Science and technology has always been used to solve problems they caused in the first place, but with that in mind, you may have heard about the robotic fish which was developed by a UK team. The Robotic Fish is supposed to detect pollution in the water and transmit it back to researchers via Wi-Fi.
It might have been passed off for a really intelligent way to solve environmental and technological damages done to marine life and sea water, but Jud Turner, the acclaimed artist has reasoned out that the robotic fish might cause a lot of pollution itself as there is no mention of how this machine is powered.
Thus, he feels that using technology to solve problems created by technology is a really bad idea, unless everything is “clean” for sure. He imagined and created his own artistic representation of the Robotic Fish and called it the “Pollutacuda (pollution detecting fish robot, prototype #52-E)”. Pollutacuda looks quite scary, ominous and polluting itself but then being a prototype it would be as clean as “art” always is. We cannot say the same thing about the innocent looking robotic fish by the UK team though.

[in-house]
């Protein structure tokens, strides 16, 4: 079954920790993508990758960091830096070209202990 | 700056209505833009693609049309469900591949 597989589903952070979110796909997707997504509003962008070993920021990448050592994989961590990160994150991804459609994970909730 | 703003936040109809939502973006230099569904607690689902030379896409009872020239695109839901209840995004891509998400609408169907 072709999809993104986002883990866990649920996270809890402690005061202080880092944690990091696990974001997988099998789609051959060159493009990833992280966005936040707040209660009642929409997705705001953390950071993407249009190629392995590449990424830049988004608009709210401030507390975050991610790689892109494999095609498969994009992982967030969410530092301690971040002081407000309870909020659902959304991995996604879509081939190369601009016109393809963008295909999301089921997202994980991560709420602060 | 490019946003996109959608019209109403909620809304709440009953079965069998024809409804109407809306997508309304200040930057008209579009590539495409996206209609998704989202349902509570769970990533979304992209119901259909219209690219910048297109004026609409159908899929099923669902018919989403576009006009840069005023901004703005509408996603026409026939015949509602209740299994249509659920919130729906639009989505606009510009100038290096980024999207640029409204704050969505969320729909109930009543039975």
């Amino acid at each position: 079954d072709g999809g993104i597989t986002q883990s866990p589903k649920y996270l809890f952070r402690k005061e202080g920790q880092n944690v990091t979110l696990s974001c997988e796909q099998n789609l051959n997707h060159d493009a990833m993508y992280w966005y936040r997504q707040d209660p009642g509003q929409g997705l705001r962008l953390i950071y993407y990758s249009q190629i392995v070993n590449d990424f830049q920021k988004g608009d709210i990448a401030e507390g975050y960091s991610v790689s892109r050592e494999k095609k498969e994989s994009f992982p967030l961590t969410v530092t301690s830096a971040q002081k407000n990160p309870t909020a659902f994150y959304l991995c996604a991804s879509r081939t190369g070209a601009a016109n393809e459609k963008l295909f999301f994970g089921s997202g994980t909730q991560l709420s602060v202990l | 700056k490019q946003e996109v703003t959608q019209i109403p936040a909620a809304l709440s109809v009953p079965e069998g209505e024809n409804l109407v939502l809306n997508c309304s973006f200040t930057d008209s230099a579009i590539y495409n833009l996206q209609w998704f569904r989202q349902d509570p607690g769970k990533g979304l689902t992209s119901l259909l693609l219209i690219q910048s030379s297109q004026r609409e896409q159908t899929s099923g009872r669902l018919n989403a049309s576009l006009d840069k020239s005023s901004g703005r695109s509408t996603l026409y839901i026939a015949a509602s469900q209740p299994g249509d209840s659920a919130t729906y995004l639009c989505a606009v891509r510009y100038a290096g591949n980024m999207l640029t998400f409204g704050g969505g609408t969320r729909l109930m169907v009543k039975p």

In fact, Pollutacuda could signify what a “barracuda” technology really is, for just like the barracuda, science and technology consume all things natural and man-made, whether good or bad. It is an amazingly clever and visually striking welded steel and found object assemblage. Jud really knows how to create some of the best artistic prototype, collectibles, sculptures and other works.
We have written about many of Jud’s interesting artworks including the Terminator Skeleton Bicycle, Internal Combustion Engine Bone Art, and Animal Themed Bicycle among many others. Jud’s representation of the robotic fish being a scientific barracuda is not just artistic but is quite prophetic in nature as to what technology might really do to our seas, rivers, forests and mountains.